Brass Plates 2

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The Church of Jesus Christ of Latter-day Saints (often inadvertently referred to as the Mormon Church) has scripture in addition to the Bible, The Book of Mormon. The Book of Mormon is a record of the ancient people living in the Americas from about 600 BC to 400 AD. This record was found by Joseph Smith (as directed by an angel) on gold alloy plates. The golden plates are often confused with the brass plates, which while important to the Book of Mormon, are not the same thing. The plates that Joseph Smith received were the golden plates, the official record and history abridgement that was translated into what was published as the Book of Mormon. The brass plates are different: we know about the brass plates from Nephi, one of the first Book of Mormon prophets.

Book of Mormon plates

The brass plates contain the genealogy of the family that left Jerusalem to sail to the Americas as recorded in the beginning of the Book of Mormon. After fleeing Jerusalem to escape the city’s imminent destruction, Lehi, the head of this family and a prophet of God, asked his sons to go back to Jerusalem to retrieve the brass plates. After a few tries, Nephi, the son most prominent in the Book of Mormon, recovered the plates and brought them with the family throughout their voyages.

The brass plates are important because they contained Lehi’s family history. When Nephi brought the plates back from Jerusalem, Lehi reread them and spent a great deal of time studying them:

And he beheld that they did contain the five books of Moses, which gave an account of the creation of the world, and also of Adam and Eve, who were our first parents; And also a record of the Jews from the beginning, . . . And also the prophecies of the holy prophets, from the beginning (1 Nephi 5:11-13).

Lehi and his family regarded the brass plates as scripture and found them important enough to risk their lives to retrieve before continuing on their journey. The brass plates were passed down from prophet to prophet for centuries, and in addition to genealogy contained many ancient prophecies and sermons, some of which are also located in the Bible (for instance, they included prophecies by Isaiah). We know about the content of the brass plates, because in the Book of Mormon, Nephi quotes directly from them several times. The official record that became the Book of Mormon was etched onto the golden plates, which Joseph Smith later translated. Joseph never had possession of the brass plates. [1]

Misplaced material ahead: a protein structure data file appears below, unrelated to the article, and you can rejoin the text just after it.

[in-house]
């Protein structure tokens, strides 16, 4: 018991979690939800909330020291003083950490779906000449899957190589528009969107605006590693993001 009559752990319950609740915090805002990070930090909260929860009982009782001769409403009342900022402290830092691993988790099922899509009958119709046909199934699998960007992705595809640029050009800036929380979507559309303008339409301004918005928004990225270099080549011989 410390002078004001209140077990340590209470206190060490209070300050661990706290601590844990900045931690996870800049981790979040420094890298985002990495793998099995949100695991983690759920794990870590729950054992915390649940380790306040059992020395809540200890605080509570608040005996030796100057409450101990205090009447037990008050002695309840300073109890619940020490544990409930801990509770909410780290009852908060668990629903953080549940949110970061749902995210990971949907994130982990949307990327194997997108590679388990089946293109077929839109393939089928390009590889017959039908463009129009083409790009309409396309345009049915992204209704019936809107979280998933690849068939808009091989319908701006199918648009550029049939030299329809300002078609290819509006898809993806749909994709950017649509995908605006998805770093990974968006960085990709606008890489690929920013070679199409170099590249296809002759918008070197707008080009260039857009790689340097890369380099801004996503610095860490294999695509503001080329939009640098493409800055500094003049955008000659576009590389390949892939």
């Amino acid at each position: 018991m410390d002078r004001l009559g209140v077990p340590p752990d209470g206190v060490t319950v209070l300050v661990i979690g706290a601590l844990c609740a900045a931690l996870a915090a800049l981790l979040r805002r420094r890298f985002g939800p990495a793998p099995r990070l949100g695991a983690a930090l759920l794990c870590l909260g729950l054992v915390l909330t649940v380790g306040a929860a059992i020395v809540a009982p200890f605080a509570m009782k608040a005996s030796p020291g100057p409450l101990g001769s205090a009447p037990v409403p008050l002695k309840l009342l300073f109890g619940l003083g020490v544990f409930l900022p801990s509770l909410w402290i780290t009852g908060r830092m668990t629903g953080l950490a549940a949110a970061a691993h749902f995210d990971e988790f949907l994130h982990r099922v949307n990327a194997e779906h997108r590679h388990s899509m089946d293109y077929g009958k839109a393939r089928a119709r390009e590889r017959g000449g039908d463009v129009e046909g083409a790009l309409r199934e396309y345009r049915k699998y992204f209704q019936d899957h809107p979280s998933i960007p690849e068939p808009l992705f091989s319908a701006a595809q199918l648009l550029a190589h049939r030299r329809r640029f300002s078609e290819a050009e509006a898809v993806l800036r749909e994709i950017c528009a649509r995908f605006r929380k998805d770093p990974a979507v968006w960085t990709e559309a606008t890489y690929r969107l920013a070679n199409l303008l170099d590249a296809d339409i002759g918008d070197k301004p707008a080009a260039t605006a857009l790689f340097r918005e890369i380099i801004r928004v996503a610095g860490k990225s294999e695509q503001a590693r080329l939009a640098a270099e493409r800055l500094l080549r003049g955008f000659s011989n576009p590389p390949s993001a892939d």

The brass plates are important because they were scripture for Book of Mormon prophets. What we know of the content of the brass plates corresponds directly to content published in the Bible. This correlation supports the Book of Mormon story because it shows that Book of Mormon prophets shared scripture and prophets with civilizations recorded in the Bible. While latter-day prophets of The Church of Jesus Christ have never had possession of the brass plates, the brass plates certainly played a big role in the formation of the record that eventually became the Book of Mormon, one of the key books of scripture for The Church of Jesus Christ.


  1. “Plates and Records in the Book of Mormon,” Grant R. Hardy and Robert E. Parsons, To All the World: